Zeke is now the dynasty-ranked 30th running back, moving down five spots from the start of the season. He sits at 26th at the position on a PPG basis, four spots further back than his backup, Tony Pollard. He is not adding much value except as a fill-in piece to a contending team. His PFF rating is surprisingly still high at 73. This is down from his 2019 grade of 77 but up from more recent years past. With Pollard in the mix, Zeke’s upside is capped. He has only seen a high of 67% snap share and, through seven games, has yet to reach 100 combined yards.
KTC has him valued at about a mid-second. I believe after the recent fall in value, this is an accurate price. Similar to Fournette, his value also only exists for a contender. It’s unlikely anyone is holding him at this point unless you are a contender who has completely fallen apart. I don’t believe there will be much trading opportunity around this player, nor is he a value target unless you need to replenish depth.
Clyde is now the dynasty-ranked 31st running back, moving down three spots from the start of the season. He sits at 23rd at the position on a PPG basis. Owners may forget that he is still only 23 years old and was once an overall rookie 1.01 draft pick. Additionally, he has put up this relatively high PPG on snap share in the low 40s, with only one game seeing above 50%. McKinnon has seen a slightly higher snap share and ranks only 53rd in PPG by comparison. Pacheco, at 73rd in PPG, has been named the starter in various games, only to go on to see limited snap share.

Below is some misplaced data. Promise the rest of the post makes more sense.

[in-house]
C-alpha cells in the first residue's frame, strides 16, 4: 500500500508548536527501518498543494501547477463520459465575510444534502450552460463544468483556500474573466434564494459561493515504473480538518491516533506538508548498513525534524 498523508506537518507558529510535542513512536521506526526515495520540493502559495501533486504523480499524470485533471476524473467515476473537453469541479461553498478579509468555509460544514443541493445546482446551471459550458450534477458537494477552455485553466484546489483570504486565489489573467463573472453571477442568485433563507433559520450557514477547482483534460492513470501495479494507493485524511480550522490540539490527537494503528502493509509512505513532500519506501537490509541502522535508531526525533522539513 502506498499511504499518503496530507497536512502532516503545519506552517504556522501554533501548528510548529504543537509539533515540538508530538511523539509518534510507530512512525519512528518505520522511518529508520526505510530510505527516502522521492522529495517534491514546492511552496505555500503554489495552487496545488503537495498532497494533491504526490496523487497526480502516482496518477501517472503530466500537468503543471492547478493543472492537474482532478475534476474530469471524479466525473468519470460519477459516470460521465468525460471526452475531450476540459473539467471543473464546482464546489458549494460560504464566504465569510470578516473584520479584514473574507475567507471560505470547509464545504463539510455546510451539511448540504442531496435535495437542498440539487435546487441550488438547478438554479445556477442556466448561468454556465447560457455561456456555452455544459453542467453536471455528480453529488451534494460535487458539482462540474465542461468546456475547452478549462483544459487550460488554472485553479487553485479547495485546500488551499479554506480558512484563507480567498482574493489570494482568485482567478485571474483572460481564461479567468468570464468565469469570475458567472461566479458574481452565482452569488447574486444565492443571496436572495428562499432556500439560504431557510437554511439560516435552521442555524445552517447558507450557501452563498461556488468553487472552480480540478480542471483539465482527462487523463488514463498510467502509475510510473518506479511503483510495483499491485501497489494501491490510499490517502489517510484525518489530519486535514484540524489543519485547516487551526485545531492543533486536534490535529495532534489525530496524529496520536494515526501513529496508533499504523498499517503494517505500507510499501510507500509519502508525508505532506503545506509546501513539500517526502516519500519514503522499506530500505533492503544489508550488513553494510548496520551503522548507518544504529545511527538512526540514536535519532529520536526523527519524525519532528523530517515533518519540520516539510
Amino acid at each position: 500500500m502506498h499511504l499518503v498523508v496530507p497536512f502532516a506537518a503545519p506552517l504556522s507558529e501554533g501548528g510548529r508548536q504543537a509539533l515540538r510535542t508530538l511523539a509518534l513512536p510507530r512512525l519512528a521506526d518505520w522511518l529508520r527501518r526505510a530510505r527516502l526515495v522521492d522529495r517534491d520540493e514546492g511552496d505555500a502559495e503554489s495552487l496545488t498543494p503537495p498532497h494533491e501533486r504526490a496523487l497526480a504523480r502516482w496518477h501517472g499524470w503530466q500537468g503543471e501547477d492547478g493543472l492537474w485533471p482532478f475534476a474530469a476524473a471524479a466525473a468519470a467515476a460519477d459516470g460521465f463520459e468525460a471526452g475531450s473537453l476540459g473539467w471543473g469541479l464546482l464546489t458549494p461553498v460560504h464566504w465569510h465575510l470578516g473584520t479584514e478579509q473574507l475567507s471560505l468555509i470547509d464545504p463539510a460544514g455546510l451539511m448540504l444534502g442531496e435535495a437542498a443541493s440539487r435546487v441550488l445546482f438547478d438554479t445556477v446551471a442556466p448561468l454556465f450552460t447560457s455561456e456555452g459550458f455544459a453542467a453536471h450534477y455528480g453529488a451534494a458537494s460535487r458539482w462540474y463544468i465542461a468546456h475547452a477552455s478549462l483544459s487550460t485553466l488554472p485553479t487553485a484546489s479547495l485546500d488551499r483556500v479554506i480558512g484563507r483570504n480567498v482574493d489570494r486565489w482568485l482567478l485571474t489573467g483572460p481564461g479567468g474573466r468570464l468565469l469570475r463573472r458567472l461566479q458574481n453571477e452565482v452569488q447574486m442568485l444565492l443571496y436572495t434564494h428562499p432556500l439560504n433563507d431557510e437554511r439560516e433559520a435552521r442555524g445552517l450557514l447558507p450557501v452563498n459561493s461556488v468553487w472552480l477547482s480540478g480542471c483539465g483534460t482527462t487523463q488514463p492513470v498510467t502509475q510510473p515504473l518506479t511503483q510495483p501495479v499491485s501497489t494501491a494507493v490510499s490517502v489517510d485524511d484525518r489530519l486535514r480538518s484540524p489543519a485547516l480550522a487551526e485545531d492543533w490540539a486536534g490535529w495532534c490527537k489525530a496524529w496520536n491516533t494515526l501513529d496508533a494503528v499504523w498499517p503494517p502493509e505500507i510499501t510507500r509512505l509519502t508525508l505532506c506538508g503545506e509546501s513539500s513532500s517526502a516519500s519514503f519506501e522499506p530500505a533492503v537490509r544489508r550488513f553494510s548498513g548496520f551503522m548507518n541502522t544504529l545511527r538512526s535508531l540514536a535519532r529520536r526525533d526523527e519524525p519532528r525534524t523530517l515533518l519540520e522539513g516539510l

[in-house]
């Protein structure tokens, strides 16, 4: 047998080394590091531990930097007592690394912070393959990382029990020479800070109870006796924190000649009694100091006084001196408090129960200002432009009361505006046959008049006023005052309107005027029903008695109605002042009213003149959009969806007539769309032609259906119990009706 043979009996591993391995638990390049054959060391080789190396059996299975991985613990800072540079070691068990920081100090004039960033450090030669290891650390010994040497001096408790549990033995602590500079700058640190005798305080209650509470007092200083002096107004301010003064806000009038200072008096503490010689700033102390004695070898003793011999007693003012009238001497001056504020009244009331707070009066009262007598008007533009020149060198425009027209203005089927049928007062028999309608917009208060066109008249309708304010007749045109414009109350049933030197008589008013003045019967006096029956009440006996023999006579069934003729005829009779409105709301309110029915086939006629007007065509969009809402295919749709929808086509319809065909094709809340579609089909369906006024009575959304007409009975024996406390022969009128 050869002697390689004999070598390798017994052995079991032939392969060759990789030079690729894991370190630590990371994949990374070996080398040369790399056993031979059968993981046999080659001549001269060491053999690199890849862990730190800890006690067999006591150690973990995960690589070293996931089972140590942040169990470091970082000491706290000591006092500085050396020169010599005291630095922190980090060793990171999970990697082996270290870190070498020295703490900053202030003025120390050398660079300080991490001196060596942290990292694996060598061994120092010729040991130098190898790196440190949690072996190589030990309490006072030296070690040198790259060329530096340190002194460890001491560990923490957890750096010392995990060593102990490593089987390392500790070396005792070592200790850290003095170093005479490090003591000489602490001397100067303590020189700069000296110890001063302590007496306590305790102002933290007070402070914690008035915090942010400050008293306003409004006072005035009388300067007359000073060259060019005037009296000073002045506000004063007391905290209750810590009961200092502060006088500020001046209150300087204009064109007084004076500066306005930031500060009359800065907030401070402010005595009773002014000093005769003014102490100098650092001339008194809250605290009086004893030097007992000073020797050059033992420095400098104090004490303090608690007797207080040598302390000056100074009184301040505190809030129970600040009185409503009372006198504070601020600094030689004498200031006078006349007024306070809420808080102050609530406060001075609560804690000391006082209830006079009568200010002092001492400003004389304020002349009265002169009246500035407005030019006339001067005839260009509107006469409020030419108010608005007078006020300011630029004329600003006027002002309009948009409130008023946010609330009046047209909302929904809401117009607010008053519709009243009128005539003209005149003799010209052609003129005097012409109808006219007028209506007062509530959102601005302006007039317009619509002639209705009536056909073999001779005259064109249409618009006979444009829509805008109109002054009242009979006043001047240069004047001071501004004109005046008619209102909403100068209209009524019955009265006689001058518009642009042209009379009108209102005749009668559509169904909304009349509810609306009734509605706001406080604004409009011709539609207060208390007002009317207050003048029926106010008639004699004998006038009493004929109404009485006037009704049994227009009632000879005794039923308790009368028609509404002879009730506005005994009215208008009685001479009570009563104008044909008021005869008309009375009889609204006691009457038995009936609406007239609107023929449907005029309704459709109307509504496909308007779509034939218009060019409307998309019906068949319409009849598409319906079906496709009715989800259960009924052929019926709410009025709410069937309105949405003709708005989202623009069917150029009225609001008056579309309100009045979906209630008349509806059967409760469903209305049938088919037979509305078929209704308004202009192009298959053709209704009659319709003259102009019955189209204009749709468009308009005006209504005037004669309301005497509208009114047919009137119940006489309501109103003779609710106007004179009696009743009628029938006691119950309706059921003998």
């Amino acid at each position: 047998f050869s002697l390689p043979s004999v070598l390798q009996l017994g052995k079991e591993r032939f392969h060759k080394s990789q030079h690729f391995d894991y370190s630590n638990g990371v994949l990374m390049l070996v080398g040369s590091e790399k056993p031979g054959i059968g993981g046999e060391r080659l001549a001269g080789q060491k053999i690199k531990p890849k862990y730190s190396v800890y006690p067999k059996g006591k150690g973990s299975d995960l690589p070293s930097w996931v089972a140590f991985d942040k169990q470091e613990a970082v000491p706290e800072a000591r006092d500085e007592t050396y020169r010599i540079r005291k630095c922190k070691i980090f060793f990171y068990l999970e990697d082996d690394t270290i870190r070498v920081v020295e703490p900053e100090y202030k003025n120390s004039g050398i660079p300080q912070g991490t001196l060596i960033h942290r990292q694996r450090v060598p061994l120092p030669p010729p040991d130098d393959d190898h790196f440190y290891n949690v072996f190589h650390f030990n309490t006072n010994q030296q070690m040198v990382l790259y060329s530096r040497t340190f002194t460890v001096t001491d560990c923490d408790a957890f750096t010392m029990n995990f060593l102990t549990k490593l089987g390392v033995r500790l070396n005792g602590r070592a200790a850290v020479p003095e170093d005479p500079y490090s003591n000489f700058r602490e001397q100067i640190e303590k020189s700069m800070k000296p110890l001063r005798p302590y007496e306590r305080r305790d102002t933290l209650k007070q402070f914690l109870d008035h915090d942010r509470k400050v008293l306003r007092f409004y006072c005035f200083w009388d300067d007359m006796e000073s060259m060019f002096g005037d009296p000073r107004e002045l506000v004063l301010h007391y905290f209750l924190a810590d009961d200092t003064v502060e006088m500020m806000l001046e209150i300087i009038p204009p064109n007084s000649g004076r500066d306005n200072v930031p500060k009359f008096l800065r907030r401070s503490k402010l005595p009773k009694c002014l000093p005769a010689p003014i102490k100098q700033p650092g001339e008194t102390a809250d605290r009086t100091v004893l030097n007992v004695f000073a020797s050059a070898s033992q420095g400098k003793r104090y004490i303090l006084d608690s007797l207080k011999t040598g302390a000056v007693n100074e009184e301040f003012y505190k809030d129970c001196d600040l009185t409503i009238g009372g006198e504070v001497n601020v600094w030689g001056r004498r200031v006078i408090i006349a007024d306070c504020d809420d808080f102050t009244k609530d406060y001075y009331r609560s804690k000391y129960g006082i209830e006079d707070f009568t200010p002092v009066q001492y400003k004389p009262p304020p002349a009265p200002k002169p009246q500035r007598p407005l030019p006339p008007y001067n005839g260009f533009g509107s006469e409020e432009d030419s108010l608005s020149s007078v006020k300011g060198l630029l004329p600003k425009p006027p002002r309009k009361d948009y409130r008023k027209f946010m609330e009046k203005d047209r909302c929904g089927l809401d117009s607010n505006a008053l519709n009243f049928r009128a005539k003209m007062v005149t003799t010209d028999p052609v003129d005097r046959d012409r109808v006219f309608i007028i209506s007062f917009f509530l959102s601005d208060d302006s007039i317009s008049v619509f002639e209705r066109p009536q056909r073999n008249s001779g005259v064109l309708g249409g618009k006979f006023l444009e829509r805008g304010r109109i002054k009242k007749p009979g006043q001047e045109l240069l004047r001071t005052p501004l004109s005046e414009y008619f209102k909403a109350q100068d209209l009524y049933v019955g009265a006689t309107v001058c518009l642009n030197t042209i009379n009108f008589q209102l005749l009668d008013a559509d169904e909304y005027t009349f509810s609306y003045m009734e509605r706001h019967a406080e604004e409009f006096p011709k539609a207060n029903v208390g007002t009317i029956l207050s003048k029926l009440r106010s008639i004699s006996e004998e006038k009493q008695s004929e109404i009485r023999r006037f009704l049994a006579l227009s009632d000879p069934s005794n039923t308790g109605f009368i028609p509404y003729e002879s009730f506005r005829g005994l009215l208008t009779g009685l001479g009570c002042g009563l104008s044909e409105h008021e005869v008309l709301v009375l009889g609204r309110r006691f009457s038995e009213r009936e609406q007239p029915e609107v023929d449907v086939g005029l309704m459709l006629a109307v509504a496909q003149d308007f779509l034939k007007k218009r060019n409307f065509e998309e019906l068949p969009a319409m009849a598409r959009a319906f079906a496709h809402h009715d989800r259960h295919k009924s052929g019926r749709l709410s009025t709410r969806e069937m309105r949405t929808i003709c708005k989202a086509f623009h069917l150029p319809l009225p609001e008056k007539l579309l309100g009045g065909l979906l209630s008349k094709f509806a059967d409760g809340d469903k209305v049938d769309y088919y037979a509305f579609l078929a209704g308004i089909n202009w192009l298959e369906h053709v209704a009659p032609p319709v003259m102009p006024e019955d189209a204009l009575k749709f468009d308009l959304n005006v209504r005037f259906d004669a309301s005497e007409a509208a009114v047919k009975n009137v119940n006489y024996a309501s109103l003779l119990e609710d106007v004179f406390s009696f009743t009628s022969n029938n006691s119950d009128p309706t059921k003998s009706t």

This backfield is a disaster for all three due to this timeshare. However, CEH has a PFF rating of 67, which is about his career average, and down from the 75 he posted his rookie year. It seems there is potential misuse by the KC offense, and more time or a change of scenery could be a big boost to his value. Unlike the other running backs on this list, he has seen 100 combined yards in a game this season. He has value as a pass-catching back which is underused by this offense and has fallen off considerably in recent weeks.
KTC has him valued at about a mid-second. I believe after the recent fall in value, this is an accurate price. However, compared to the much older players on this list, this seems like a better bet. He still has a higher-end upside and would be a better piece in a rebuild due to his inconsistency and recent low-end performances. It’s likely those holding him may be frustrated at this point and willing to move him for less. So while not a target play per se, as a variance play, there are worse shots you can take.